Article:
Peg­gy Guggen­heim: The Shock of the Modern

  • Review
By – September 24, 2015

Over the course of her 81 years (18981979), Peg­gy Guggen­heim amassed art and finan­cial­ly sus­tained artists, despite the tur­moil often found in her life.

Born into a world of priv­i­lege, she suf­fered the loss of her father, a pas­sen­ger on the Titan­ic. While she lis­tened to advi­sors fol­low­ing his death, she bought mod­ern paint­ings to sat­is­fy her own taste. Less than halfway into the twen­ti­eth cen­tu­ry, Peg­gy opened her first art gallery in New York, the Art of This Cen­tu­ry Gallery. One crit­ic not­ed that she helped shape the con­tem­po­rary art world, turn­ing artists into celebri­ties and socialites into art collectors. 

Almost sin­gle-hand­ed­ly, she intro­duced Amer­i­can Abstract Expres­sion­ism to Europe, cul­mi­nat­ing in her last-minute res­cue of her per­son­al col­lec­tion of Nazi-termed degen­er­ate art” as the Sec­ond World War began. Ful­ly aware of her role, Peg­gy Guggen­heim iden­ti­fied that she was not an art col­lec­tor. I am a museum.”

One of her most notable acts of char­i­ty was her dona­tion of 500,000₣ (pos­si­bly more) to Var­i­an Fry’s Emer­gency Res­cue Com­mit­tee in Vichy, 1940. When the removal of her art­work from her Paris home became urgent, as the Ger­man inva­sion of France was immi­nent, and the Lou­vre declined to hide her hold­ings — Leg­er, Kandin­sky, Klee, Picabia, Dali, Miro, Bran­cusi and Duchamp — with its own col­lec­tion, judg­ing them to be too mod­ern, Duchamp sug­gest­ed pack­ing his box­es” among her per­son­al pos­ses­sions ship­ping to New York, thus sav­ing the collection.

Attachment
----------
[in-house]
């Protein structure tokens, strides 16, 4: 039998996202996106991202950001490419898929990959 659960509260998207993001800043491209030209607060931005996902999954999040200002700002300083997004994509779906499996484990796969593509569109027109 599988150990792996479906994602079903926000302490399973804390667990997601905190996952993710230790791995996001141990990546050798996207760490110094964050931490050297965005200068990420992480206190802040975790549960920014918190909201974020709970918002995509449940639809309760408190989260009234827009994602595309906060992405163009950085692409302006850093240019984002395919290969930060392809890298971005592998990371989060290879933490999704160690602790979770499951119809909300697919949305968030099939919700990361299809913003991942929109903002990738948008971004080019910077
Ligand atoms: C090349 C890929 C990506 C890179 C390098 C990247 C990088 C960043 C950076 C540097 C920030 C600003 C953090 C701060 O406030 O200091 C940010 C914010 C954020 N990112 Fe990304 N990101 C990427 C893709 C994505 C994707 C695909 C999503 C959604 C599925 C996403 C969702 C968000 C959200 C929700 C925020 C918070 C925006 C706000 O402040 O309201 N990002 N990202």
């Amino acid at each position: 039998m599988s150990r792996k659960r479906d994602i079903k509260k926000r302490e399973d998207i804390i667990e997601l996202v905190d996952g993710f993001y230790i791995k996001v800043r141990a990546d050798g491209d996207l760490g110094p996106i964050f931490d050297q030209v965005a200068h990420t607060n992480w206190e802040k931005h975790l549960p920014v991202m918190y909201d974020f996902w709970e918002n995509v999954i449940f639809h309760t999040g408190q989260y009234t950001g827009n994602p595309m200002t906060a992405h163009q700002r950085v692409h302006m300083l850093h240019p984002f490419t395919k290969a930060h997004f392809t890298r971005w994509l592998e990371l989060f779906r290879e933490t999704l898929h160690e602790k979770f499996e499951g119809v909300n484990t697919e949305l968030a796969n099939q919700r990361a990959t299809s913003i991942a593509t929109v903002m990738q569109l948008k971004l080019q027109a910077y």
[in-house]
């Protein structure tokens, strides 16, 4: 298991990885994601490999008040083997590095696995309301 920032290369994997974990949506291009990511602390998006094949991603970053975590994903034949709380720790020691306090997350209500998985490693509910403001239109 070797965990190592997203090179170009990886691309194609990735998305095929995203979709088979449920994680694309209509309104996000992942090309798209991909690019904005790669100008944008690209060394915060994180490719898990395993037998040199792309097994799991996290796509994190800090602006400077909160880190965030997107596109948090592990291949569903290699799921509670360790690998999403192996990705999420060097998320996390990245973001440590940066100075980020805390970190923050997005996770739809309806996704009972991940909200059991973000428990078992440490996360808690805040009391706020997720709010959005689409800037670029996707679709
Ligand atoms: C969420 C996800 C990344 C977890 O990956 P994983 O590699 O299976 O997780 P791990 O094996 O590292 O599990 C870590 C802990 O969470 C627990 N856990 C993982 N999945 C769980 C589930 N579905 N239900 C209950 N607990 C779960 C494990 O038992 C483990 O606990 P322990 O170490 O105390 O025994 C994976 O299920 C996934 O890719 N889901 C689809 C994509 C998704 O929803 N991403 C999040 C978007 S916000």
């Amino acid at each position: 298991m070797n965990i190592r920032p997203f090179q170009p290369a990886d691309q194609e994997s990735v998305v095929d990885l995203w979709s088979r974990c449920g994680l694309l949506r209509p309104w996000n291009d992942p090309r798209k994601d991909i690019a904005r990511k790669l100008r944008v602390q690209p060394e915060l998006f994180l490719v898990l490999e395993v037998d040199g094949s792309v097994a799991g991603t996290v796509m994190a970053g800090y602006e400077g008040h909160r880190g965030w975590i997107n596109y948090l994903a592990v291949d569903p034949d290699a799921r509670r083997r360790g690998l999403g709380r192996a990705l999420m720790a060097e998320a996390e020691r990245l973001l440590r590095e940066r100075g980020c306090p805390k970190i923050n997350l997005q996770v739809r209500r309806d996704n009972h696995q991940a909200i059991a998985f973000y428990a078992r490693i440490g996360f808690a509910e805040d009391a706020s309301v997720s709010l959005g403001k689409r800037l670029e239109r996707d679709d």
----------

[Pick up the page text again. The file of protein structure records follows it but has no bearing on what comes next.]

She and Solomon Guggen­heim were first cousins; he fig­ures lit­tle in this biog­ra­phy. Described by a con­tem­po­rary as a rich and way­ward woman with a fine­ly tuned eye for art, Peg­gy was full of irony and sur­prise, nev­er hes­i­tat­ing to name all her lovers and occa­sion­al bed­mates when she pub­lished her mem­oir, Out of This Cen­tu­ry. She mar­ried twice, and pro­duced chil­dren no less col­or­ful than their mother.

Since Solomon Guggen­heim had built his self-named muse­um in New York, at the end of her days Peg­gy Guggen­heim select­ed an eigh­teenth-cen­tu­ry palaz­zo in Venice as the per­ma­nent home for her art trea­sures, as dur­ing her long life­time, she had been hap­pi­est in Venice.

This book is part of the Jew­ish Lives series of Yale Uni­ver­si­ty Press. Note on sources, bibliography.

Relat­ed Content:

Arlene B. Soifer earned degrees in Eng­lish, and has had many years of expe­ri­ence as a free­lance writer, edi­tor, and pub­lic rela­tions professional.

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